Urban Iranians Protest Inflation, Housing Shortage
BRUSSELS — SINCE early April, Iran's economic crisis has caused riots and other disturbances in at least five Iranian cities, including a July 4 confrontation between squatters and revolutionary guards in the industrial city of Tabriz, according to sources contacted in Tehran.
The gravest outburst of violence took place in early June in the eastern city of Mashad where thousands of angry residents went on a rampage, burning buses, wrecking banks and government buildings, and looting government shops. In Tabriz, Mashad, and other Iranian cities, street violence began after city employees evicted squatters and razed houses built without municipal authorities' permission - the result of a desperate need for housing.
Housing shortages have been endemic in Iranian cities for decades, but the crisis over the past few months has reached an unprecedented level. Since 1987 real estate values in midtown Tehran have increased fivefold; apartments now sell for 1 million rials ($690) per square meter.
That means the monthly rent for a two-bedroom apartment in a middle class neighborhood is 200,000 rials ($138), the equivalent of a month's pay for a government employee. The Tehran daily newspaper Abrar recently ran a vitriolic editorial explaining that a worker would have to save his entire salary for 50 years in order to buy a small, two-bedroom apartment in the center of Tehran.
Western diplomats in the Iranian capital say the shortage of housing inherited from the imperial regime was exacerbated in the early 1980s by the baby boom that followed the 1979 revolution. In the early years of the Islamic regime, the government encouraged couples to have several children. As a result the birth rate reached 4 percent in urban areas and the Iranian population grew from 33.5 million in 1976 to 58.5 million in 1991. Half of that population is under the age of 15. In 1987 the Iranian gover nment reversed itself and began encouraging birth control. Abortion remains illegal.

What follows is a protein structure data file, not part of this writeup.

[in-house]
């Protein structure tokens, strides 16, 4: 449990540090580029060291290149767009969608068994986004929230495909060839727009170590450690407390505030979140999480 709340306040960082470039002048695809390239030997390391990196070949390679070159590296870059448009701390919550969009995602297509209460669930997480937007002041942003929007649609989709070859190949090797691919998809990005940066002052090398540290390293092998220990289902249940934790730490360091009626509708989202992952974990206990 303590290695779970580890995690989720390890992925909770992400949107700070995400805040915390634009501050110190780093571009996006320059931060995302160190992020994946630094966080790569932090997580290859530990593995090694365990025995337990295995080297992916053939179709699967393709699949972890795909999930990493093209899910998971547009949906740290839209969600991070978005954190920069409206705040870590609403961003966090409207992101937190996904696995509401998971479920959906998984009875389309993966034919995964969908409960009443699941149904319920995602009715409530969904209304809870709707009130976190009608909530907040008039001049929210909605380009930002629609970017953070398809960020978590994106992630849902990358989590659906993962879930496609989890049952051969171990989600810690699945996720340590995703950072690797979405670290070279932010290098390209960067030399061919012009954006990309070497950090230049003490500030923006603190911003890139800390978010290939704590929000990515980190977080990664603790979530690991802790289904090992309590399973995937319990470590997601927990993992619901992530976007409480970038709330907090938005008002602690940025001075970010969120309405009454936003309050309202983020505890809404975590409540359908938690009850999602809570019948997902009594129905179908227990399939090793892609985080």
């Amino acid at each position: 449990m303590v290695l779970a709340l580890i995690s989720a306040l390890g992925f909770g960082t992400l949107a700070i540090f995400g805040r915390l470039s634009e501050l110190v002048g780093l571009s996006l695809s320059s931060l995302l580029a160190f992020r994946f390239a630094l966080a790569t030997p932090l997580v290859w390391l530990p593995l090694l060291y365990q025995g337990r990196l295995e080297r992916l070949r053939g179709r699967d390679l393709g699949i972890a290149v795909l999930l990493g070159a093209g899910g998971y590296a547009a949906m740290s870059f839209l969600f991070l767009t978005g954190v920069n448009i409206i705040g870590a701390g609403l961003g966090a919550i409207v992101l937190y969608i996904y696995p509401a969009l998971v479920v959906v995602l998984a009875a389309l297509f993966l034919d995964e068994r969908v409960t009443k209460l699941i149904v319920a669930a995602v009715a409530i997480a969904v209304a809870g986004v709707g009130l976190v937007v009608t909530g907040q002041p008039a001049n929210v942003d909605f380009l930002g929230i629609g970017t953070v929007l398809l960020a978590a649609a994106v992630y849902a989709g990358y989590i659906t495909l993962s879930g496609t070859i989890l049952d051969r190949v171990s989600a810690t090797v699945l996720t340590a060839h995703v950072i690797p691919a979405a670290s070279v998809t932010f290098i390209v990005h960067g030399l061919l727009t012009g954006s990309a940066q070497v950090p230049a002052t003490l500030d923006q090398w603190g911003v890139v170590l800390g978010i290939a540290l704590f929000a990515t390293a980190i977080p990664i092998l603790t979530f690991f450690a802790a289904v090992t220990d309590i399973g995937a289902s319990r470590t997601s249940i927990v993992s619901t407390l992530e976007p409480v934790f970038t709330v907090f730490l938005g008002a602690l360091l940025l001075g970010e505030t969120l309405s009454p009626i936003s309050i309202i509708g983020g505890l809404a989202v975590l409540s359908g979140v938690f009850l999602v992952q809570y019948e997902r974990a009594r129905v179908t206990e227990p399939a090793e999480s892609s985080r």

The combination of an increasing population and a housing shortage has led to frustration among many Iranians, and forced some to squat in empty buildings or build houses illegally. The government has responded by evicting squatters and razing dwellings that violate city codes.
According to an Iranian journalist contacted in Tehran, those who took part in the recent riots were also protesting against various new taxes levied by cash-short municipalities and more broadly against the rising cost of living in Iran's urban centers.
Retail prices of commodities are going up by the day: A kilo of rice, a basic staple in Iran, jumped from 1,200 to 2,400 rials over the past two weeks. Meat prices rise by 5 percent every month.
Several commodities can be purchased with food stamps at government-subsidized prices, but many Iranians complain their jobs don't leave the time to stand in lines for low-cost goods. In many homes, both parents must work.
The raging inflation is the result of the step-by-step devaluation of the rial that President Ali Akbar Rafsanjani has undertaken over the past two years to eliminate the artificial overvaluation of the currency.
In the 1980s the government rate of the dollar was 70 rials, while the black market value was 1,450 rials. Today, all Iranian banks change dollars at the 1,450-rial rate.
But one woman contacted in Tehran says, "Our salaries have doubled or tripled but this is far from matching the inflation rate. We're actually paid in rials at the former official rate of 70 and we buy goods priced in rials but at the new rate of 1,450 per dollar." Most consumer goods available in Iran are imported after being paid for in hard currency such as the dollar.
President Rafsanjani is aware of his country's economic situation. On May 28, 48 hours before riots broke out in Mashad, he told parliament, "Iran will have to go through one of the most difficult periods of its economic and social history." Said one of his aides in Tehran, "the president is confident. We realize we're in a tight corner but the economic recovery is near."
Western diplomats in Tehran say Rafsanjani's monetary policy has been healthy thus far because the rial was grossly overvalued, but those diplomats wonder whether the Iranian government will succeed in stabilizing retail prices.